Mr. President, Mr. SYG, Colleagues:
We appreciate the President’s attempt to stimulate thinking on how to move the CD toward accomplishing its founding purpose – to negotiate formal treaties. We share the frustration and impatience about the deadlock in this body, a message voiced here directly by my Secretary of State last year.
Let me, however, comment on some of the assertions in working paper 1929 that has just been circulated.
For example, the paper asserts that endless debates over a Program of Work have prevented the Conference from discussing substantively the issues on its agenda which would “lay the basis for negotiations.”
On the contrary, there have, for many years, been focused discussions on all agenda items even in the absence of a Programme of Work.
These discussions have taken place in a variety of venues, in informal and formal meetings and plenaries, in coordination meetings, and even on the margins of the CD. Delegations have on occasion brought in experts to speak to these issues in more depth.
Among the purposes of these discussions was that of determining which issues on the CD’s agenda could most productively be advanced for negotiation. Time and again, the discussions demonstrated that FMCT was the such issue.
The paper also questions whether priority should be given to negotiating an FMCT in the CD. The fact is that this body exists to negotiate treaties related to, among other things, nuclear disarmament.
We all know tremendous progress that has been achieved between the United States and Russia in reducing their arsenals through a step-by-step process.
As a practical matter, several more such steps will be necessary before such negotiated reductions can become multilateral.
We also know that one of the conditions for moving to truly low numbers of nuclear weapons and eventually to zero is halting the production of new material for such weapons.
This is why FMCT is the next logical step for multilateral efforts. An FMCT would be a significant step, an essential one, a worthy achievement for the international community’s only standing multilateral disarmament body. In fact, 189 states endorsed that goal in the NPT Final document Action Plan. Are we to simply reject that goal and discard the Action Plan which has been widely
hailed as a road map for the future? Our answer is a resounding NO.
The paper also suggests that the CD’s lack of productivity calls for shortening its sessions, or putting it on “standby,” a step whose effects could, in practical terms, prove hard to reverse. Budget resources, once redeployed, can be hard or impossible to regain.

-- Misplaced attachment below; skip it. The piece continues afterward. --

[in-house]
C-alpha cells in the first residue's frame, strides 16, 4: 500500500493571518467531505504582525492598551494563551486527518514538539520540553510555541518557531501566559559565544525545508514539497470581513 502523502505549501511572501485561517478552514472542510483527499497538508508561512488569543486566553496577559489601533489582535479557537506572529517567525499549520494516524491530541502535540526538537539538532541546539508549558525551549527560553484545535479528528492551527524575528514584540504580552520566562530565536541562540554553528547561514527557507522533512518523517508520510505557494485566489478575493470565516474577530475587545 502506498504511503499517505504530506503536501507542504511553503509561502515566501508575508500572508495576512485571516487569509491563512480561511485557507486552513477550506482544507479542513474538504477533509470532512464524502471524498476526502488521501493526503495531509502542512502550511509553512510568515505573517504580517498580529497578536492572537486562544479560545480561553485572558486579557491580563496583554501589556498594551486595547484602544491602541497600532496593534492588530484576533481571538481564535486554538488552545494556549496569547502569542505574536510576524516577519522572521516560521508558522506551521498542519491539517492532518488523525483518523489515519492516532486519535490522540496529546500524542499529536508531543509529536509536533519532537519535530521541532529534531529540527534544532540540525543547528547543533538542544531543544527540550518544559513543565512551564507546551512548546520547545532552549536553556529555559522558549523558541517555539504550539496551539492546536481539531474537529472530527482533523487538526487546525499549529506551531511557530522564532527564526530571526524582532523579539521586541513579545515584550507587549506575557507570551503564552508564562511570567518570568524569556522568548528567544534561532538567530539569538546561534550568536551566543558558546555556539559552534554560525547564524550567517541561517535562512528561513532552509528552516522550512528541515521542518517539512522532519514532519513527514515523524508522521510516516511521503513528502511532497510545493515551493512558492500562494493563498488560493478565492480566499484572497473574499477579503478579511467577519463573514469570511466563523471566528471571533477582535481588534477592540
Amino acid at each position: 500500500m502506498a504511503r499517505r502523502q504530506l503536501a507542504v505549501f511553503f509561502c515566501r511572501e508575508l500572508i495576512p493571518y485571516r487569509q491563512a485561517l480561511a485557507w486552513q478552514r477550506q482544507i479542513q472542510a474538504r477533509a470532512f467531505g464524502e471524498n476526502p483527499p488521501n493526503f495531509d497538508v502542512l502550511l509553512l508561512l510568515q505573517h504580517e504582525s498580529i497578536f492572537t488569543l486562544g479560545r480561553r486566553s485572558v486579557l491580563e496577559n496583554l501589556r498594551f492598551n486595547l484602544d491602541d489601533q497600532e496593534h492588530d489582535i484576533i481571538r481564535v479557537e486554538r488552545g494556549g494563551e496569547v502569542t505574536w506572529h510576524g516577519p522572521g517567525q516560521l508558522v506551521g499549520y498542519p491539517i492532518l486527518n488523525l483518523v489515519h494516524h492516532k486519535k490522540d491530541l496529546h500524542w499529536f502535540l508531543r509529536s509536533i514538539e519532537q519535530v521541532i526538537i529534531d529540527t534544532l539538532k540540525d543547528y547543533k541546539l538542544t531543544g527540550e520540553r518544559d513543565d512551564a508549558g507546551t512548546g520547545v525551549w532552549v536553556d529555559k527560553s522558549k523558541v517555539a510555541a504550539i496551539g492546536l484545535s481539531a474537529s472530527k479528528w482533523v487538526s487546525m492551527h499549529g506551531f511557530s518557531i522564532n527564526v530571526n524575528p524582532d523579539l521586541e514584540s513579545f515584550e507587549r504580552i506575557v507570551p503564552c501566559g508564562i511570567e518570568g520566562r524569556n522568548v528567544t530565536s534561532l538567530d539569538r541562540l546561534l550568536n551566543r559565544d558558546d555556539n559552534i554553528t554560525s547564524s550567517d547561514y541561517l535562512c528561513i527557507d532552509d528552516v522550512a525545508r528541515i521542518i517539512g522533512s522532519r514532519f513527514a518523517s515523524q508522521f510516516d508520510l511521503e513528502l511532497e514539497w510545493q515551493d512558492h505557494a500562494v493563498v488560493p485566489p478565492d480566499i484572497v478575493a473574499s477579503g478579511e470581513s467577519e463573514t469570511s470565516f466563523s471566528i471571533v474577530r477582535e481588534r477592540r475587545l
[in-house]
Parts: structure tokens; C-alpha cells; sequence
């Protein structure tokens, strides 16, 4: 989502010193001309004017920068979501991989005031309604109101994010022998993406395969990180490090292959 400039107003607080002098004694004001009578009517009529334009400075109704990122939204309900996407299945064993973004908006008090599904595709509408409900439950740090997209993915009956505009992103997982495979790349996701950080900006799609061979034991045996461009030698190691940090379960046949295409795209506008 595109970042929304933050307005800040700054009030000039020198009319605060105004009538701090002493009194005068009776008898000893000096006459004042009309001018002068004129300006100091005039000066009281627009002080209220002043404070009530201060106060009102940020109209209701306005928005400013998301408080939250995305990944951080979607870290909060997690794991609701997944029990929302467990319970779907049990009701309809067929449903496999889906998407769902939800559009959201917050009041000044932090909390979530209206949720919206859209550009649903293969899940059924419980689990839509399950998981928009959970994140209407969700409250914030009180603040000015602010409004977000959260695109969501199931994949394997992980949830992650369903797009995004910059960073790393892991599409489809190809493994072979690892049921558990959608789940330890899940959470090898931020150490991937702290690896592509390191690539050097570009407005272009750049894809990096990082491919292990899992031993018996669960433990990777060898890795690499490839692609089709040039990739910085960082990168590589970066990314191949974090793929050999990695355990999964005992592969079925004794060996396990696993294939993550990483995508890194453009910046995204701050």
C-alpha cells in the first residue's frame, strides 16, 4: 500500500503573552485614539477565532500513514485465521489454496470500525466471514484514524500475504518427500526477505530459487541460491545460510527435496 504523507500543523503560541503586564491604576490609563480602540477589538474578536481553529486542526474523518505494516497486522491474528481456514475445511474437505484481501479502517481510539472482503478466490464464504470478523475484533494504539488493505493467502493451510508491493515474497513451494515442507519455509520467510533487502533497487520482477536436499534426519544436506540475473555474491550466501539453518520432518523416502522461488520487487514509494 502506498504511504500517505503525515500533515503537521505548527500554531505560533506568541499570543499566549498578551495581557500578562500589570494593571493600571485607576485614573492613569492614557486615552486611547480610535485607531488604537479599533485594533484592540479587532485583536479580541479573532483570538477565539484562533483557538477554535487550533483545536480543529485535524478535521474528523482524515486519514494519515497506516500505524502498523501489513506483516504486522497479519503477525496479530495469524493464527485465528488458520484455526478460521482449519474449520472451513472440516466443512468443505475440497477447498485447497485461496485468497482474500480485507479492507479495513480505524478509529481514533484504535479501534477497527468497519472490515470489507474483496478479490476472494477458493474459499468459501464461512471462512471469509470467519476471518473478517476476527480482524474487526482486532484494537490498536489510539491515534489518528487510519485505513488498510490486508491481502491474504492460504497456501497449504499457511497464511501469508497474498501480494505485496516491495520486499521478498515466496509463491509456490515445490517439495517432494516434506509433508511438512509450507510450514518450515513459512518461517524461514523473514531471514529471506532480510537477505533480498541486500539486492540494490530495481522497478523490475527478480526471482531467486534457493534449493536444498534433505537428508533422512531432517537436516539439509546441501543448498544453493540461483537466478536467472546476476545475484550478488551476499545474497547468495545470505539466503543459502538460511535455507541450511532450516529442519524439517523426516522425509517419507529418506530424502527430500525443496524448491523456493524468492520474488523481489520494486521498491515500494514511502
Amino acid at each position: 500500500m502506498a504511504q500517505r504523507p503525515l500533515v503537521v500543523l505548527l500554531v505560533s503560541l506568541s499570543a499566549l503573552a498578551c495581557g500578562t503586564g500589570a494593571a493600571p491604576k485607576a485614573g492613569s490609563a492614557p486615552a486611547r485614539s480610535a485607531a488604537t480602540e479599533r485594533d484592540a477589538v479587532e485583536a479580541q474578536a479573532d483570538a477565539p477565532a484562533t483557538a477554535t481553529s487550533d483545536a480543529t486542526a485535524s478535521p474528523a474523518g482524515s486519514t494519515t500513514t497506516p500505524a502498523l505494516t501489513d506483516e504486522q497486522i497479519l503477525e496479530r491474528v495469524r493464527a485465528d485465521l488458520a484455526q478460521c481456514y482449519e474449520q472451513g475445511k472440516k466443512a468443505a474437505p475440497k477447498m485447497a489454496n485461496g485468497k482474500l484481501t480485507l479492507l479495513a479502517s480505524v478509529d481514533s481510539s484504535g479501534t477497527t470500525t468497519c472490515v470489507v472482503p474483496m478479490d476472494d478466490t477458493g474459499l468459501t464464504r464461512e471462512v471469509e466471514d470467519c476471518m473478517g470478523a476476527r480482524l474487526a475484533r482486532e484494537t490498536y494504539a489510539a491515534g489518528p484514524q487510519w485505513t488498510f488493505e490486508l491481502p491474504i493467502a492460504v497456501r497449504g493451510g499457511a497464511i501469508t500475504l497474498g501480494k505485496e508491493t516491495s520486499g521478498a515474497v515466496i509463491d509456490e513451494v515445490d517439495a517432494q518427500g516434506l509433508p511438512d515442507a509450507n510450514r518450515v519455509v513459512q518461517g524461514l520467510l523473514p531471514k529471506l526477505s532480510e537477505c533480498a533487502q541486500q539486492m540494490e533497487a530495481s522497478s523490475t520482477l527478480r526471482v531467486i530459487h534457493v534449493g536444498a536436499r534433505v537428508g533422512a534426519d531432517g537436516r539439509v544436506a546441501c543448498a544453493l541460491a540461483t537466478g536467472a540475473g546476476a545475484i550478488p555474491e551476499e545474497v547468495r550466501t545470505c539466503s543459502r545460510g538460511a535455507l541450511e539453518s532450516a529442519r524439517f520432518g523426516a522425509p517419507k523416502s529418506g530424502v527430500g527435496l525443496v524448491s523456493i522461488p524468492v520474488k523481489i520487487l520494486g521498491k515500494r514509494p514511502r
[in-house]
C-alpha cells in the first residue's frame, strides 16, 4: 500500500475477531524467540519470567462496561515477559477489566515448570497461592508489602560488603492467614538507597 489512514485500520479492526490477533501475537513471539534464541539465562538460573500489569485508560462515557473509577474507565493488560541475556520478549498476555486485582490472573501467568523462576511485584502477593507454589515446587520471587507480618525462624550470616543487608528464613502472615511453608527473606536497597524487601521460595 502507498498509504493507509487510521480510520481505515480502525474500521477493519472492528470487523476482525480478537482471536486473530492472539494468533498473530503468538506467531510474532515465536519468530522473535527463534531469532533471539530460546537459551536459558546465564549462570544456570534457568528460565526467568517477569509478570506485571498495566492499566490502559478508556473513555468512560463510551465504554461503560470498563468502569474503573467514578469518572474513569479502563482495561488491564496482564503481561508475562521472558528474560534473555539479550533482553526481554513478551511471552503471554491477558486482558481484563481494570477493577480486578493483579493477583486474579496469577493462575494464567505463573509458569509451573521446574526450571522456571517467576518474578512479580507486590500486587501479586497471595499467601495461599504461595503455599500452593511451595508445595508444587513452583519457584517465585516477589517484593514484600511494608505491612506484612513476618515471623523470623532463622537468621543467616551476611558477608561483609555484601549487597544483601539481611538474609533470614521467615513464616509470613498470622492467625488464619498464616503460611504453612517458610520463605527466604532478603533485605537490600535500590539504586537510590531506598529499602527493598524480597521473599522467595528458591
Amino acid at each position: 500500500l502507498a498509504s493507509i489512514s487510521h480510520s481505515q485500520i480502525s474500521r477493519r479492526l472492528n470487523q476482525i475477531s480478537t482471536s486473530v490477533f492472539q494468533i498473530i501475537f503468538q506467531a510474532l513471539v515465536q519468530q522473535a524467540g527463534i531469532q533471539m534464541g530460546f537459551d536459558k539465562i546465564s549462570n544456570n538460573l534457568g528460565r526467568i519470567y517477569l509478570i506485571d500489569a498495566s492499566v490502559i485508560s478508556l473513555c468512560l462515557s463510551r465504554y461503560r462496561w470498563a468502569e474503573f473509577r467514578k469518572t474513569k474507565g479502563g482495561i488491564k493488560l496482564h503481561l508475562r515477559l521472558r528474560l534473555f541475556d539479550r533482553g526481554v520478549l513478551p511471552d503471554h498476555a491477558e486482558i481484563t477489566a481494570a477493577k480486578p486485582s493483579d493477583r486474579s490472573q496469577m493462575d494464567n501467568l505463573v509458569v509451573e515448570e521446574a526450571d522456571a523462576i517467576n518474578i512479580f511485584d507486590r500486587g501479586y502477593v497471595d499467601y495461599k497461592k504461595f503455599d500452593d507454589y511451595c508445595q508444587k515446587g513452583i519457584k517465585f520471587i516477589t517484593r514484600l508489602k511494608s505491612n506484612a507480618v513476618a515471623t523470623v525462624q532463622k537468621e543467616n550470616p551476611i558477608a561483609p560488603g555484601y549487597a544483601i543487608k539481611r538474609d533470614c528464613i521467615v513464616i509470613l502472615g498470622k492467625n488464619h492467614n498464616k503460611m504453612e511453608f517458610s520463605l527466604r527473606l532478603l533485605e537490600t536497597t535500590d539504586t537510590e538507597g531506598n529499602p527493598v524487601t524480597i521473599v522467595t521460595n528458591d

I think the real point is, since the international community has established its priorities, how can it go about implementing them?
The international community has previously agreed on the importance of FMCT, and on pursuing FMCT in the Conference on Disarmament. That decision was made with serious purpose: the CD provides the conditions under which the stakeholders are present and should be able to negotiate seriously.
Putting the CD on “standby” or shortening its meetings would remove the most logical venue… In the absence of the CD, other options to pursue this priority will surely be sought, probably including some less conducive to providing a consensual outcome and meeting our respective security interests.
To “set aside” FMCT would be tantamount to this Conference declaring its failure as a negotiating body. For its part, the United States is not prepared to accept defeat.
Nor are we willing to accede to an action that would signal to our publics that we do not have the energy or the interest to do the hard work that disarmament agreements entail. I am proud to represent a President who has rallied the international community to the goal of a world without nuclear weapons. We cannot walk away from that endeavor.
The paper also questions whether the CD’s agenda is the cause of the impasse and suggests the convening of a Special Session on Disarmament to review the disarmament machinery generally. While there may be merit in reviewing our agenda, which frankly is rooted deeply in the Cold War, long past, the fact is that we, the members, are the masters of our agenda. If we believe such a review is warranted, we can discuss it.
However, this is not the time for us to be signaling lesser interest or less energy to pursue the international community’s disarmament agenda. Again, addressing fissile material is central to the goal of nuclear disarmament, not some alien element or parasite that has “wormed” its way into our midst.
It is time for us to renew our efforts to find a way to address the concerns that have made it impossible for negotiations to begin. We believe that the greatest assurance derives from the CD’s consensus rule, which ensures that all states’ national security interests can be protected in negotiations.
Finally, welcome to our new colleague from Russia, Ambassador Borodavkin. I note the reference in his statement to a new compromise proposal designed to get this body back to work, a compromise which we can certainly support in the spirit of flexibility and political will which is so often called for in this body and a compromise offered within the “logical framework” mentioned by our distinguished Algerian colleague Ambassador Jazairy.